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The evolution of symbiosis - testing the evolutionary theory of ecological conditions driving the emergence of symbioses

  • Full or part time
  • Application Deadline
    Applications accepted all year round
  • Self-Funded PhD Students Only
    Self-Funded PhD Students Only

Project Description

Symbiosis allows organisms to gain novel functions and exploit new ecological niches through the merger of once independent species. Several of life’s major evolutionary transitions and the structure and function of important ecosystems are underpinned by symbiosis. However, despite their global importance, we still do not understand how and why symbioses originate and evolve. This PhD will test classic evolutionary theory about the ecological conditions driving the emergence of new symbioses using experimental evolution of a model microbial symbiosis (Lowe et al. 2016 Current Biology).

By taking an experimental evolution approach you will directly test the role of evolutionary trade-offs in the origin of symbiosis, going beyond standard comparative approaches. You will use a range of cutting-edge omics techniques (genomics, metabolomics) to gain a complete picture of the molecular and physiological mechanisms that allow stable symbiosis to evolve. The PhD will provide training in a wide range of technical and quantitative skills, equipping you for your career in science.

The PhD will be based in Sheffield in a newly equipped lab offering state-of-the-art flow cytometry and imaging technologies. The supervisory team combines broad expertise in experimental evolution, ecology, physiology, mathematical modelling, and omics technologies. Supported by us you will design, conduct and analyse your own evolution experiments to discover how and why symbioses evolve. We are looking for an evolutionary biologist with a strong interest in experimental evolution and enthusiasm for gaining experience of new omics techniques.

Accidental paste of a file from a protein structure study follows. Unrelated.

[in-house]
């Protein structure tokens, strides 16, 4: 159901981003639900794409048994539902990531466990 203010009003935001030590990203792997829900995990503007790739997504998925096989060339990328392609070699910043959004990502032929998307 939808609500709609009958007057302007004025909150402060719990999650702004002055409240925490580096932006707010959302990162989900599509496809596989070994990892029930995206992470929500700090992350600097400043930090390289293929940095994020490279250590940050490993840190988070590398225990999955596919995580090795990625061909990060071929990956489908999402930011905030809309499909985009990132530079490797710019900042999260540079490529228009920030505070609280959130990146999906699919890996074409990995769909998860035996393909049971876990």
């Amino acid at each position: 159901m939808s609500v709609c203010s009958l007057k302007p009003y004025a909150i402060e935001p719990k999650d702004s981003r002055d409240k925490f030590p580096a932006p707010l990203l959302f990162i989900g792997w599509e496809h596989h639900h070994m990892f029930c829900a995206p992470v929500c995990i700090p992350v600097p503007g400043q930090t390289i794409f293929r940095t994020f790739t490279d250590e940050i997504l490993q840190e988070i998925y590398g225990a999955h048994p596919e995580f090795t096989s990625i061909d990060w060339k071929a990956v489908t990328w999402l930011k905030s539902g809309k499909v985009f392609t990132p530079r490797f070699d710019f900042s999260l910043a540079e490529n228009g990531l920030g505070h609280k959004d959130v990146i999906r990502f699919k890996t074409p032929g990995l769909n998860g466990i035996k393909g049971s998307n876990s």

Lowe CD, Minter EA, Cameron DD, Brockhurst MA. Shining a light on exploitative host control in a photosynthetic symbiosis. Current Biology. 2016. 26(2):207-211.

Science Graduate School
As a PhD student in one of the science departments at the University of Sheffield, you’ll be part of the Science Graduate School. You’ll get access to training opportunities designed to support your career development by helping you gain professional skills that are essential in all areas of science. You’ll be able to learn how to recognise good research and research behaviour, improve your communication abilities and experience the breadth of technologies that are used in academia, industry and many related careers. Visit http://www.sheffield.ac.uk/sgs to learn more.




Funding Notes

The applicant will need to find funding to cover tuition fees and living expenses

The applicant should have, or expect to gain at least an upper second class degree, or equivalent overseas qualification, in a relevant subject

How good is research at University of Sheffield in Biological Sciences?

FTE Category A staff submitted: 44.90

Research output data provided by the Research Excellence Framework (REF)

Click here to see the results for all UK universities

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